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Bleach wielding aquarists

Paul wrote:

>The value of having a tank of plants free of hair algae is that you do not
>have to constantly try to control it.  You do not have to worry about your
>phosphorus or other nutrients getting too high. Since I like to experiment
>with nutrient dosing, and I like to try to give my plants the best
>conditions for growth, I can't afford to have hair algae threatening to
>take over all the time.  It has certainly been worth it to me to have my
>tanks free of hair algae, and it hasn't been any trouble for me to keep
>them that way.  

I agree with what you have said so far, and understand the reasons that you
manage your tanks the way you do.  I have no quarrel with it, and
considering your goals it seems completely reasonable.

>Others may like to play all the games to keep it in check,
>but they shouldn't reserve the title, "aquarist" for themselves.  Does the
>"aquarist" tolerate ick, velvet, and other fish diseases in his or her tank
>and merely try to keep them in check?

_THIS_ I have a problem with.  Do you really mean that I, or any of the
_many_ other people who don't have any visible signs of filamentous algae
in our tanks unless we neglect them should tear them apart and and bleach
everything if we want to consider ourselves "aquarists".  I'm not sure what
you mean about "playing games" to keep it in check.  I do regular water
changes - about 25% every two weeks, although I know I can go longer
without getting into trouble.  I prune my plants at least often enough that
the fish don't have to hop on top of them to get fed.<g>  I change my
filters when they slow down.  I dose with trace elements regularly, and N&K
as needed.  I don't worry about algae one way or the other, as I have very
little. (no filamentous algae without gross neglect)  Is this playing
games?  (BTW, just so you don't come back with a comment that the reason I
don't have problems is because of my old tap water copper problems, this
includes thanks which are run strictly on bottled water, so are completely
free of excess copper)

As far as Ich is concerned, it is my understanding that the cysts are even
present in tap water,  and that if fish are stressed or unhealthy, it is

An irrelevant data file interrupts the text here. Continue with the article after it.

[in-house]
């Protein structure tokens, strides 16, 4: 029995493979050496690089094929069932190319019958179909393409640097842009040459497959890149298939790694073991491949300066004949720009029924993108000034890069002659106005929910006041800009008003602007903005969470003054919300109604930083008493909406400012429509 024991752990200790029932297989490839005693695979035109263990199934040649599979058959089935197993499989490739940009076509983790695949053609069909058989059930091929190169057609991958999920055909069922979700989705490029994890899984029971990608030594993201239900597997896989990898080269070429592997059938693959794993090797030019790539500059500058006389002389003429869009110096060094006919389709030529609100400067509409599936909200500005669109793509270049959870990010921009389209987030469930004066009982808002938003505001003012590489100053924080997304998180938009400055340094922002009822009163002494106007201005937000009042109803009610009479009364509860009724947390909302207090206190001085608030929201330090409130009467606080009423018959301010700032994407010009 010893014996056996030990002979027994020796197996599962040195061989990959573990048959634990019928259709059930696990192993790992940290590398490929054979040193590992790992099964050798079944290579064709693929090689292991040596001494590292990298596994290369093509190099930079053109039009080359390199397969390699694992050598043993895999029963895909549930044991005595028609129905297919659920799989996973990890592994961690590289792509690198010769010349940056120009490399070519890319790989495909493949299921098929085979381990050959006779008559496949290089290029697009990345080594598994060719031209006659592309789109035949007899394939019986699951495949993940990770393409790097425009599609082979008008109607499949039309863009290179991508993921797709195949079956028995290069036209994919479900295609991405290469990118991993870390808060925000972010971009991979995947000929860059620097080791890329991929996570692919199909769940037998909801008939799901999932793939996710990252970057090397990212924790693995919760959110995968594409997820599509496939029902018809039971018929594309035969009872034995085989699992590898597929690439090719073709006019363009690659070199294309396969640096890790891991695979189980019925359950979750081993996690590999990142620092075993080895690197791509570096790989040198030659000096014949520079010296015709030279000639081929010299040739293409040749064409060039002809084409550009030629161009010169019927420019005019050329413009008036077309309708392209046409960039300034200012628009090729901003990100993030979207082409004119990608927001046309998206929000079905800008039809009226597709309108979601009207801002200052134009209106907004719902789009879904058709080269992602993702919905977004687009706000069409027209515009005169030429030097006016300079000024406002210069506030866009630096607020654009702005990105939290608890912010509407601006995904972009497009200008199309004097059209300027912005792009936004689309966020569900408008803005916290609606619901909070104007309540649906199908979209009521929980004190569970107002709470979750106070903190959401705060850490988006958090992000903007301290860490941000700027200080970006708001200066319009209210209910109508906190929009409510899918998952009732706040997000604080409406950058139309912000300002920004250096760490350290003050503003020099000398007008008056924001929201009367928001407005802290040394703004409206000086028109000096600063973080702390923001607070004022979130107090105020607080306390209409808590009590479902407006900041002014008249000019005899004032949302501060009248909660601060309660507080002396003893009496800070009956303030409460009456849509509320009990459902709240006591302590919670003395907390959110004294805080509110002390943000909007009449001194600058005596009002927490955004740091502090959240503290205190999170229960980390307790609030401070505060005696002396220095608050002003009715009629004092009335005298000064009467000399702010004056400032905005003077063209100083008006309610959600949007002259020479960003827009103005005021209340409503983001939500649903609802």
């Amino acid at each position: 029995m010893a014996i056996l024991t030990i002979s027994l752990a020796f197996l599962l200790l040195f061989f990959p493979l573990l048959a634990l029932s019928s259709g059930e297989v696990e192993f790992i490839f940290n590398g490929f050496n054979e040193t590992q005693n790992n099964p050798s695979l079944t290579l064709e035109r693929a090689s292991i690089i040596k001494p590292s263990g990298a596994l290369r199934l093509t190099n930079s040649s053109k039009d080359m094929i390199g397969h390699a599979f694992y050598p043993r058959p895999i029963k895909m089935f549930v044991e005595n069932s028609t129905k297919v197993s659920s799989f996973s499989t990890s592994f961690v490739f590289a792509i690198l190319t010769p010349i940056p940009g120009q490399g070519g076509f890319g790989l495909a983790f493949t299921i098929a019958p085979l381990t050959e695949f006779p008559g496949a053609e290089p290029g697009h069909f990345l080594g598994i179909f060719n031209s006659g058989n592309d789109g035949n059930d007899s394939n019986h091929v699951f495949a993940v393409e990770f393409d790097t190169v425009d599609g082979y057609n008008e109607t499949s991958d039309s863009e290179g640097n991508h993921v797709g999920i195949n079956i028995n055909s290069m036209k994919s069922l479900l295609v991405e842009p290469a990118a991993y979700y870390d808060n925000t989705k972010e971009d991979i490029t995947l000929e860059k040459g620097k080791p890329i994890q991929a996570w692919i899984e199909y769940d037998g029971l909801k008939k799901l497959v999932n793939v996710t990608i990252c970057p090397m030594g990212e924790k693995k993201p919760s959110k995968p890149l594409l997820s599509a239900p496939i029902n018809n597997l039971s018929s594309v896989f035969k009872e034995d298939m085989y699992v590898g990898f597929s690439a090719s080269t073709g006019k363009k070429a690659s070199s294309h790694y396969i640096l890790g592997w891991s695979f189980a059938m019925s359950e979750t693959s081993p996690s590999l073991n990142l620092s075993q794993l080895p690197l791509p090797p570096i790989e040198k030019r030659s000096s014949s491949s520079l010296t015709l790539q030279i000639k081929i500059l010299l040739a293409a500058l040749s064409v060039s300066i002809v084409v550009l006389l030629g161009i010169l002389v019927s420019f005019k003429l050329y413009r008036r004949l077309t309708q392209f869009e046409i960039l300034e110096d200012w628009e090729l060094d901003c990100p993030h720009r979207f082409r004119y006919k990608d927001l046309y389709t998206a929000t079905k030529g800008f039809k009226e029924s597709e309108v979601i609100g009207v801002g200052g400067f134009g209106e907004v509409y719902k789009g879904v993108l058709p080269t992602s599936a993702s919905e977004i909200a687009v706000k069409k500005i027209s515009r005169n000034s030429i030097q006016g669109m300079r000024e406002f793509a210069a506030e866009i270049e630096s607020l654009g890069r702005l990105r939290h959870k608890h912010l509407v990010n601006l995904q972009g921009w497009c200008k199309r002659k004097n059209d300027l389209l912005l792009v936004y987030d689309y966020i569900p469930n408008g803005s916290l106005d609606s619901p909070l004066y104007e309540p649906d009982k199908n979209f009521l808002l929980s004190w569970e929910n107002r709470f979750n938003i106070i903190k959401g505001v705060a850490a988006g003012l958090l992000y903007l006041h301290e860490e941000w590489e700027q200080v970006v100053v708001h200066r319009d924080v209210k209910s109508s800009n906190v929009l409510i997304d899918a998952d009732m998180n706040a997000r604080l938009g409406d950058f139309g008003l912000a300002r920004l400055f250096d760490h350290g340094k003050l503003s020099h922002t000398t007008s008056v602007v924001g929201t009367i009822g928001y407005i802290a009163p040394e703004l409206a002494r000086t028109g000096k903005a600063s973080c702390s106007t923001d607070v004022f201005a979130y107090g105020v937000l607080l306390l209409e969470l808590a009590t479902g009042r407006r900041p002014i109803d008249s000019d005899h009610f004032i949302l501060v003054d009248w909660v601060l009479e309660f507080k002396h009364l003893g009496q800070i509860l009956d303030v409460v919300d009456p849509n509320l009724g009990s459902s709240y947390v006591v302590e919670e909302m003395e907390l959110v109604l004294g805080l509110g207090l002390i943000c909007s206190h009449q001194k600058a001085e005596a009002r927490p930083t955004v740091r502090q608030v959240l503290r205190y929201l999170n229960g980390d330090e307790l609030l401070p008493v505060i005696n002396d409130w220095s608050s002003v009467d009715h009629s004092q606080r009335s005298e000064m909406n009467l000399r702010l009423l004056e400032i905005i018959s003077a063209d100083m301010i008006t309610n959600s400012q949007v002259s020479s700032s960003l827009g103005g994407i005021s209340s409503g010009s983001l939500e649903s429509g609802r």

able to take hold and reach "problem" levels within the system.  (I'm not
sure about Velvet, as I've never had to deal with it) So it seems to me
that this is very similar to the presence (or lack thereof) of filamentous
algae in my tanks.  As long as I take proper care of my fish, they are
healthy, not stressed, and don't get sick.  As long as I take proper care
of my higher plants, they are healthy, grow well, and I don't worry about
algae one way or the other.  I don't _worry_ about high nutrient levels in
my tanks because they don't exist.  I don't "work" at keeping them low... I
have to raise them to acceptable levels as needed for good growth in my
higher plants.

While I understand the reasons you do it, I don't think this approach is
necessary for all or even most aquarists.  I think Neil's approach of
bleaching new plants from questionable sources is a good middle-of-the-road
approach, and one I might use if I _had_ to add a new specimen out of a
tank that was clearly infested with some nasty algae.  So far this hasn't
happened to me.  The  most I've done is to quarantine wild collected plants
for about a month before introducing them to established tanks.  This gives
me a chance to see whether any "wild" algae they are harboring like
aquarium conditions. (most of the time, the answer is, "no")

I think that to suggest that you're not deserving of the title "aquarist"
if you don't bleach your plants is right up there with Dupla's anti-SAE
drops. (that's a joke, in case some newbie might be tempted to take it